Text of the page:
xbmc-bin – XBMC Media Center (binary data package)
xbmc-data – XBMC Media Center (transitional package)
xbmc-eventclients-common – XBMC Media Center (Event Client Common package)
xbmc-eventclients-dev – XBMC Media Center (Event Client Dev package)
xbmc-eventclients-j2me – XBMC Media Center (Event Client J2ME package)
xbmc-eventclients-ps3 – XBMC Media Center (Event Client PS3 package)
xbmc-eventclients-wiiremote – XBMC Media Center (Event Client WII Remote support package)
xbmc-eventclients-xbmc-send – XBMC Media Center (Event Client XBMC-SEND package)
xbmc-live – XBMC Media Center (XBMC Live package)
xbmc-skin-confluence – XBMC Media Center (transitional package)
xbmc-standalone – XBMC Media Center (transitional package)”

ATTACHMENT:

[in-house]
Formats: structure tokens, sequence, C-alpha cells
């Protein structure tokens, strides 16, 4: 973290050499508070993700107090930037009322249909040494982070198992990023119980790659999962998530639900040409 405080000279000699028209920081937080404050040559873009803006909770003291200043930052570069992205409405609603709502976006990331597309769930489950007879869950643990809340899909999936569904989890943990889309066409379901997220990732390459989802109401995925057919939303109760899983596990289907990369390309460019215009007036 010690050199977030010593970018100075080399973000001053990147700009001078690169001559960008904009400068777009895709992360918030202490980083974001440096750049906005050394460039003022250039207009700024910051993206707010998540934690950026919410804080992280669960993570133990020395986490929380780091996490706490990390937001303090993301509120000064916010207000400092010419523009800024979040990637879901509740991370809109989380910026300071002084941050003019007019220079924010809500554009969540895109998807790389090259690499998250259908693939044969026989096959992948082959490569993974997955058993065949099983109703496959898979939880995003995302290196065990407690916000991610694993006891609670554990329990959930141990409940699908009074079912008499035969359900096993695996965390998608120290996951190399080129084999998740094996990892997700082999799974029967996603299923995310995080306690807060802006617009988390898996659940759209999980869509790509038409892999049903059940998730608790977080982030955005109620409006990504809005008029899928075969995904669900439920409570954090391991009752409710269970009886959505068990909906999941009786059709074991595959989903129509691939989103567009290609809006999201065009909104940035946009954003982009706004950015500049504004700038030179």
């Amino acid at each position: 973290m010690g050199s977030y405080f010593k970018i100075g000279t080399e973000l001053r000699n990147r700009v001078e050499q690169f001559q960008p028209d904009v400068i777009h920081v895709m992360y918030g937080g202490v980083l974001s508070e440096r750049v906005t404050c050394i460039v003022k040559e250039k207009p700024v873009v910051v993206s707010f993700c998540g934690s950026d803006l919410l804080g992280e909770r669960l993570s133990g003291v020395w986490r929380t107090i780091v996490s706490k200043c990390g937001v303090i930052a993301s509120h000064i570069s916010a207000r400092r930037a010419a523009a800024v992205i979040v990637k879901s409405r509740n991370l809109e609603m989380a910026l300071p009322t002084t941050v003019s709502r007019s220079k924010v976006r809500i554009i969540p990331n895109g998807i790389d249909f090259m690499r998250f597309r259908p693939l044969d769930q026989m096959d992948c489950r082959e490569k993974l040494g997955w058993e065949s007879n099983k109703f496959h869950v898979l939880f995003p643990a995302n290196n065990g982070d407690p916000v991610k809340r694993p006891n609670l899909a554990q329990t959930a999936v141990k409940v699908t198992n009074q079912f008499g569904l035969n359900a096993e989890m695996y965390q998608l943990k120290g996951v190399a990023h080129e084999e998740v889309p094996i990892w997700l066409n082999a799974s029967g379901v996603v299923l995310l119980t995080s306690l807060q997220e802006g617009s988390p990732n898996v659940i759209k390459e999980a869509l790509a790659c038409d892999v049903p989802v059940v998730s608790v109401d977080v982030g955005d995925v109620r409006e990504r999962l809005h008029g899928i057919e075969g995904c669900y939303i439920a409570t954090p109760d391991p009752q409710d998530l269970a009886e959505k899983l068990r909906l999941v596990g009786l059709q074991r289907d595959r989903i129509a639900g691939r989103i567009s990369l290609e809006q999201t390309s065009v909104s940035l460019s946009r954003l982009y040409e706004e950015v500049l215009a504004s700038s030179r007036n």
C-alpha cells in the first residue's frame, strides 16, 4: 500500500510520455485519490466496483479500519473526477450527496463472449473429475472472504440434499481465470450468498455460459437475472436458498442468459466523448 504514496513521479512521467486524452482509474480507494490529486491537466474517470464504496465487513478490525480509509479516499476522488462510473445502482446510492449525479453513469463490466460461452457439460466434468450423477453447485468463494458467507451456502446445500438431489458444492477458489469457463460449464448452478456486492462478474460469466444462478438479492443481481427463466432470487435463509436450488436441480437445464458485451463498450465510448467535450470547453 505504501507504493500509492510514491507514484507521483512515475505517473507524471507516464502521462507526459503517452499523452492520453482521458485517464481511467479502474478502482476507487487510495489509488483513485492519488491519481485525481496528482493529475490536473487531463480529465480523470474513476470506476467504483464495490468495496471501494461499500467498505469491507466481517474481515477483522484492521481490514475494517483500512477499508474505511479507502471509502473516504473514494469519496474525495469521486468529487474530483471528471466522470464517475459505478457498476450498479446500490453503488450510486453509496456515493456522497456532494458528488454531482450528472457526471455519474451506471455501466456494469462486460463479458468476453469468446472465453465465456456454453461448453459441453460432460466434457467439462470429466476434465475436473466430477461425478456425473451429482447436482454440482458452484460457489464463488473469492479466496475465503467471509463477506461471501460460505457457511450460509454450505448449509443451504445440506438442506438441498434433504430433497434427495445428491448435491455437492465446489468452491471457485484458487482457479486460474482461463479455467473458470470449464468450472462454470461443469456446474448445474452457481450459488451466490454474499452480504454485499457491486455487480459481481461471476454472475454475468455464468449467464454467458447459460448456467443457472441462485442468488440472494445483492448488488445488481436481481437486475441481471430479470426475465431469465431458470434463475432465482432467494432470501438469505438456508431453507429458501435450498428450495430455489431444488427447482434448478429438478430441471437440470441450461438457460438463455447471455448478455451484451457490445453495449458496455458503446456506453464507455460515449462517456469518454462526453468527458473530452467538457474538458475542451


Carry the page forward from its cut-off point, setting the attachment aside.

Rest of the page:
It’s a bit complicated, but detailed steps are listed here. The tricky part is not the multimedia but the IR receiver and programming the remote control. We have this on two machines here with Ubuntu GNU/Linux. My son configured them. It’s the “VCR” of the 21st century…

  • Apr 30 / 2012
  • 45

Venezuelan Government Blasted for Buying That Other OS

The government of Venezuela which supplies computers, was caught agreeing to buy 205K licences for “7″ despite its own policies to prefer FLOSS. The blast in a blog by COLIBRIS is quite thorough and debunks all the usual myths trotted out to prop up the monopoly. They demand a reversal and other action.

  • MYTH 1: “People prefer Windows”
  • MYTH 2: “Windows is better”
  • MYTH 3: “Give people opportunity to choose what they want”
  • MYTH 4: “Canaima is difficult to use”
  • MYTH 5: “Windows is for everyone”
  • MYTH 6: “In Canaima, support is more complicated”
  • Myth 7: “We must make the transition for people to adapt”

Besides debunking the myths, they list their own facts: